• Invest in the team and community. We spent the first few months of our organization identifying, articulating and hardwiring our shared team values. Through emphasizing co-creation as an approach to our work, our team values go beyond being aspirational and are lived experiences. We nurture such a culture through team-building and as a result of this approach as our scope of work grows, so does our team with shared values. One of our shared values is community and we try to provide a space for women to talk about issues and find solutions. We are continually redefining the idea of community and how we interact with people.
  • Communication. We try to focus on using different platforms for different goals and tasks and be willing to adapt (e.g. if a project management platform is not being used by team members, there is no reason to force its use). Using virtual platforms, especially Whatsapp groups, Twitter and Facebook allows us to stay connected, build interpersonal relationships and have our communication be engaging, creative and a shared experience. For example, a photo of an infamous #allmale World Bank and WHO roundtable meeting on global health inspired active dialogue internally through 100+ Whatsapp exchanges, but also a Twitter campaign to spread the word. Twitter has allowed people to engage as they are able and interested.  Often new members of the community will say that they ‘followed [our] work for some time on Twitter’ before approaching us, and they then feel like they have some ownership and a stake in the work.  Whatsapp has been great for social connections, quick feedback and accessibility (as it requires minimal connectivity).   We try to complement in-person working group meetings with meaningful virtual dialogue.
  • Valuing all actors as potential contributors and partners. Partnerships are crucial to breaking down silos, increasing reach in an efficient and effective manner and amplifying efforts. Our steep growth and engagement has been a result of tapping into existing infrastructures, networks and communities. We deliberately engage with diverse groups, young people, leaders at all levels; and use a multi-stakeholder approach –with specific outreach to policy makers, academia and the private sector. (i.e. Our top accomplishments are a direct result of partners from all these areas).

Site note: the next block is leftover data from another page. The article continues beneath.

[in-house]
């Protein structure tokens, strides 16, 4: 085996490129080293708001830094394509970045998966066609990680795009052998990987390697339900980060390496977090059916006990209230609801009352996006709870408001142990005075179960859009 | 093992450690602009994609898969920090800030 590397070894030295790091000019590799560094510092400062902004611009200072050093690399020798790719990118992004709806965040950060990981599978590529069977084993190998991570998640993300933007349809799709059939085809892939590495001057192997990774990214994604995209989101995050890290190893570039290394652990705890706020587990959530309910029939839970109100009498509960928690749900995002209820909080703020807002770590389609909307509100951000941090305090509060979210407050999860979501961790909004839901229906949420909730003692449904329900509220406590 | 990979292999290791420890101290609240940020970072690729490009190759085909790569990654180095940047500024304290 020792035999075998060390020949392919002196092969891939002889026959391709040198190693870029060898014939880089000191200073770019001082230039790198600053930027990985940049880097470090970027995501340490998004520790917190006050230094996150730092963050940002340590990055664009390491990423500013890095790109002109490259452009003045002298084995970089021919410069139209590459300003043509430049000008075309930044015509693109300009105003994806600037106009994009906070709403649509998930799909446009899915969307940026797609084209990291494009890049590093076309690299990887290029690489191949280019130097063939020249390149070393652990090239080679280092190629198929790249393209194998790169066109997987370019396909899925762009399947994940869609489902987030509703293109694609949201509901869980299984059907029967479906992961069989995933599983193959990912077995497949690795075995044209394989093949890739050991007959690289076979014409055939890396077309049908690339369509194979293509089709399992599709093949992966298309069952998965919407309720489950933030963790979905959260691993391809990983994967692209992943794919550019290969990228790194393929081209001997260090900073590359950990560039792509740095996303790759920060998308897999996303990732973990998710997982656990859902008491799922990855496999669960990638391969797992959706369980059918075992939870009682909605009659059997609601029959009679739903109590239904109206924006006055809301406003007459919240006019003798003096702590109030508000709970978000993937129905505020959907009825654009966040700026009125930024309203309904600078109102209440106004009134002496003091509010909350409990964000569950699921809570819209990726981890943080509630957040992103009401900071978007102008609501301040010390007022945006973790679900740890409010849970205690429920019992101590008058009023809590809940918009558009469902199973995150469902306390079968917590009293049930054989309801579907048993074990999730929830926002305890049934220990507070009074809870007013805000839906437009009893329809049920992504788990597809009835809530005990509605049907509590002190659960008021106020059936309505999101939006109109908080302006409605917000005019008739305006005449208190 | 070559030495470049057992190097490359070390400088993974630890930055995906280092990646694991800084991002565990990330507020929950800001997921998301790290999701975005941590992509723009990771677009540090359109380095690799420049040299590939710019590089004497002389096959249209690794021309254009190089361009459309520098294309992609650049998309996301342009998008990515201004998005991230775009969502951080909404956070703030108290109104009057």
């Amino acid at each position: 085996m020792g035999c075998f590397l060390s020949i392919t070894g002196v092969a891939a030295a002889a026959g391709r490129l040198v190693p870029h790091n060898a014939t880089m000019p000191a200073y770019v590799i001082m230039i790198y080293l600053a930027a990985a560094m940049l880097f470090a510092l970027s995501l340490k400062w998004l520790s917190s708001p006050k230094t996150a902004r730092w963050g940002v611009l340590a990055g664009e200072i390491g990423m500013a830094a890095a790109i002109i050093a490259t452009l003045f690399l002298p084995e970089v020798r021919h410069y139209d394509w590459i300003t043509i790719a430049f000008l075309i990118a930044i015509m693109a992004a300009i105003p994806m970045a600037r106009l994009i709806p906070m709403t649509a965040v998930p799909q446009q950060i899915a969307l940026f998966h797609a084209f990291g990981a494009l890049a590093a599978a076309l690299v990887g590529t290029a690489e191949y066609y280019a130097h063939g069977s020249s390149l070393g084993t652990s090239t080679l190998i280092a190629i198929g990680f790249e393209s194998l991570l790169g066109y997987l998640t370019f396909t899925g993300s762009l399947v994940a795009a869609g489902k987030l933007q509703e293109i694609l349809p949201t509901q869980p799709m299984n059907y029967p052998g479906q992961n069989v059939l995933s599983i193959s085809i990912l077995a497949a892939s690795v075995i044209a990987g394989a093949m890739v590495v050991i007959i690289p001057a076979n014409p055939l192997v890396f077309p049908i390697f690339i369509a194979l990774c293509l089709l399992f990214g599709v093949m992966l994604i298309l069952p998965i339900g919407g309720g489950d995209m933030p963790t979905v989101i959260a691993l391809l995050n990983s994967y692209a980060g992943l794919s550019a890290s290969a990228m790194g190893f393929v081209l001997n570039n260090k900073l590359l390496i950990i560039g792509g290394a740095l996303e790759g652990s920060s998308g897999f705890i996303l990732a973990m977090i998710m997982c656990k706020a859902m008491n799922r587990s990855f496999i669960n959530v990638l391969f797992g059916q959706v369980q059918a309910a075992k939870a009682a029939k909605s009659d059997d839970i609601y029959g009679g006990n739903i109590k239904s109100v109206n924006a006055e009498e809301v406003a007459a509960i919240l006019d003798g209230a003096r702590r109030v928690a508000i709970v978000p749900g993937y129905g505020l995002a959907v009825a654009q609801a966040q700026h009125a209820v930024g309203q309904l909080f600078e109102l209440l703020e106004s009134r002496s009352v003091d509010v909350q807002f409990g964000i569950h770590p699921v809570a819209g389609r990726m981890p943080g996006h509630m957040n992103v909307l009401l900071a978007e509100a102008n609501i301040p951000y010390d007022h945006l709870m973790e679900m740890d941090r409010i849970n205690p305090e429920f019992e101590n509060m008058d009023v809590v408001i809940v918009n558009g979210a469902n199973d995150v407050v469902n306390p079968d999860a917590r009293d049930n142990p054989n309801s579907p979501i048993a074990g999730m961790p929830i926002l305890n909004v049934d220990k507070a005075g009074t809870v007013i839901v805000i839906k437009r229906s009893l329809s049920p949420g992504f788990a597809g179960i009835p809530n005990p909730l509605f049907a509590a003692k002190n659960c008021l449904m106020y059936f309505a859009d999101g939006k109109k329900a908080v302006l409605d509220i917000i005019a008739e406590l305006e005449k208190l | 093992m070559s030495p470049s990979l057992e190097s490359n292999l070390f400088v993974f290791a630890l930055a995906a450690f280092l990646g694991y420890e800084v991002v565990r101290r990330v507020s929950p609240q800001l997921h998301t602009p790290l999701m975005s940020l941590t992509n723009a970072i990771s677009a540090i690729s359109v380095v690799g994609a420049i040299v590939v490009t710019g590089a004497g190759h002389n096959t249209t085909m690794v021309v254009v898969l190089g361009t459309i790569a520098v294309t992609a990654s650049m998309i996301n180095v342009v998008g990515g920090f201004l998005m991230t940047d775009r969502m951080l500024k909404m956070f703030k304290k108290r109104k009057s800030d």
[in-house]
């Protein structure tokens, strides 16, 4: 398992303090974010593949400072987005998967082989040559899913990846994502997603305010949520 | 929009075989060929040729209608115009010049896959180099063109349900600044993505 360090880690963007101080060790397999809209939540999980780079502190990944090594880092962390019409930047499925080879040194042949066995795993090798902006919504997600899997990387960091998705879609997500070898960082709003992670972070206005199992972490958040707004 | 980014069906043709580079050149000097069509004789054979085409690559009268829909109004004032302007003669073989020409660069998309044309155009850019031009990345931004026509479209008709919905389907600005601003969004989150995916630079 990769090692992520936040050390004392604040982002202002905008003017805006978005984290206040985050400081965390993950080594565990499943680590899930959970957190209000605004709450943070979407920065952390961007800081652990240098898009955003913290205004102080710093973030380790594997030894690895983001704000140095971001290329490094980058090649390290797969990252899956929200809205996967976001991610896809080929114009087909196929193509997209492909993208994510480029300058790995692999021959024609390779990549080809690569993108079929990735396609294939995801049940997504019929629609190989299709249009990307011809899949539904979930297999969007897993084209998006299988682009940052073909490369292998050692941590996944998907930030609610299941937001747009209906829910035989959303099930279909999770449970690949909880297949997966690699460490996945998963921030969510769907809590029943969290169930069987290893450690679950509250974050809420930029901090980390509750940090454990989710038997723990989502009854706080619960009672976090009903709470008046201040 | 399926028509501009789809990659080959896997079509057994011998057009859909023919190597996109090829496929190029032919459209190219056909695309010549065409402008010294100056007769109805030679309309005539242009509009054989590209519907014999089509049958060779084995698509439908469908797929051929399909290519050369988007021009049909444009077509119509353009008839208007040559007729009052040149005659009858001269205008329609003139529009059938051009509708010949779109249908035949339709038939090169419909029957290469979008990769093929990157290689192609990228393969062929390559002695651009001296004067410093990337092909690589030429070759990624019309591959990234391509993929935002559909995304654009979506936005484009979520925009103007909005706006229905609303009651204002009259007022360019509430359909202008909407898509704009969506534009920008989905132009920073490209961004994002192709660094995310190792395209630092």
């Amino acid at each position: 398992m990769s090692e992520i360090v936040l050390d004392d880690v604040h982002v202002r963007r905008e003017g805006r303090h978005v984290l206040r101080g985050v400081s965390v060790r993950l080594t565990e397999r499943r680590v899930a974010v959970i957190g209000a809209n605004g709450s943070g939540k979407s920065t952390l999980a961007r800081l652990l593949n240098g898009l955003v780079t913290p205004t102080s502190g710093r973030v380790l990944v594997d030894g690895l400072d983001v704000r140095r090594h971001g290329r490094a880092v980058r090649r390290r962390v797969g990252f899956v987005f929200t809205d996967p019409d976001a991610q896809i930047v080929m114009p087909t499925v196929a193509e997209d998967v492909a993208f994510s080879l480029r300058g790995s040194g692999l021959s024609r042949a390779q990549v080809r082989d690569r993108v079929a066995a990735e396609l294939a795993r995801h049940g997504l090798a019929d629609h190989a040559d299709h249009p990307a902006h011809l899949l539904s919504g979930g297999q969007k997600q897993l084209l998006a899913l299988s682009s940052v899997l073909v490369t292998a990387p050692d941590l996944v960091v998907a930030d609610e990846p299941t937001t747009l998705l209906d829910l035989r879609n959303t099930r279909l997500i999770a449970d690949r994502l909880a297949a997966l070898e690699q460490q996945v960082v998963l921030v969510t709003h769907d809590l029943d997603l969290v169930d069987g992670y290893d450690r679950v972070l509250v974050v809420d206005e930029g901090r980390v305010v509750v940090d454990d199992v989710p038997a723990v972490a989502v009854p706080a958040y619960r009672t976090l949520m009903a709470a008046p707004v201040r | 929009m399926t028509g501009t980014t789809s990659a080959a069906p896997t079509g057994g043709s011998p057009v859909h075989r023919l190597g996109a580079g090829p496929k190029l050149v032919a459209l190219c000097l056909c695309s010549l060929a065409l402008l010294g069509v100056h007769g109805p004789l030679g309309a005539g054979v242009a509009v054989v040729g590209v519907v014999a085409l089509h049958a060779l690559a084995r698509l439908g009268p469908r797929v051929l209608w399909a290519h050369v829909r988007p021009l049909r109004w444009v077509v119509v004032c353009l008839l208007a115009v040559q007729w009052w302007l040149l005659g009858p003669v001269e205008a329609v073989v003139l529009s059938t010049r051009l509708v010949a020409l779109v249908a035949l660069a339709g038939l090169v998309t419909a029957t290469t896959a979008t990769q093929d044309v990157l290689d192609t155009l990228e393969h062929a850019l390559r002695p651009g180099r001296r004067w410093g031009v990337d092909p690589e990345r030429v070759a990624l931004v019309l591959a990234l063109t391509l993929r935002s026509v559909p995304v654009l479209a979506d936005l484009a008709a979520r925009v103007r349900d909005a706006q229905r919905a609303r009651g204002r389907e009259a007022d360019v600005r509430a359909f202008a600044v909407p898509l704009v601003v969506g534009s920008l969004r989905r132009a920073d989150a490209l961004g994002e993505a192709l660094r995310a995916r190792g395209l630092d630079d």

• There are unavoidable pitfalls in partnerships often rooted in existing power dynamics and privilege structures. The existing influence of patriarchal norms can challenge collaboration. Some of the challenges we have faced are brand visibility; credit for our work; patronizing engagement; putting forward visible leaders in lieu of diverse voices based on perceived undervaluing of lesser known names; and being unpaid and unrecognized for our work. Using strategies to address these challenges requires foresight, good communication and partnership alignment.
  • Partnerships require a commitment from all involved. Successful partnership building is based on a shared vision, alignment in values, and common goals. At Women in Global Health, we invest in getting to know our partners, this especially includes the people we work with by cultivating relationships, building trust and pooling resources—it makes working together much easier.

 

 

Roopa Dhatt – is a co-founder and Executive Director of Women in Global Health. She is a physician by training and a patient advocate by principle, striving for greater health and well-being for all people through working in global health. Her global experience includes serving as the President of the largest student organization in the world, with over 120+ country members and representing one million medical student members, the International Federation of Medical Students’ Associations.

Bonnie Koenig –  is the Principal of Going International with over 30 years working with civil society organizations on developing their international engagement and strengthening their organizational operations.  This work has spanned over 40 countries.  She is the Civil Society & Testing Change project founder and coordinator.

Kelly Thompson – is the Programming and Gender Director of Women in Global Health.  She is also a physician by training who believes that development can only be achieved through gender equality and access to health, particularly for women, young girls and key populations.She has worked as a collaborator and/or consultant with UNAIDS, ILO, WHO, and PMNCH on adolescent health, HIV and sexual and reproductive health and rights (SRHR), youth engagement and youth-led accountability.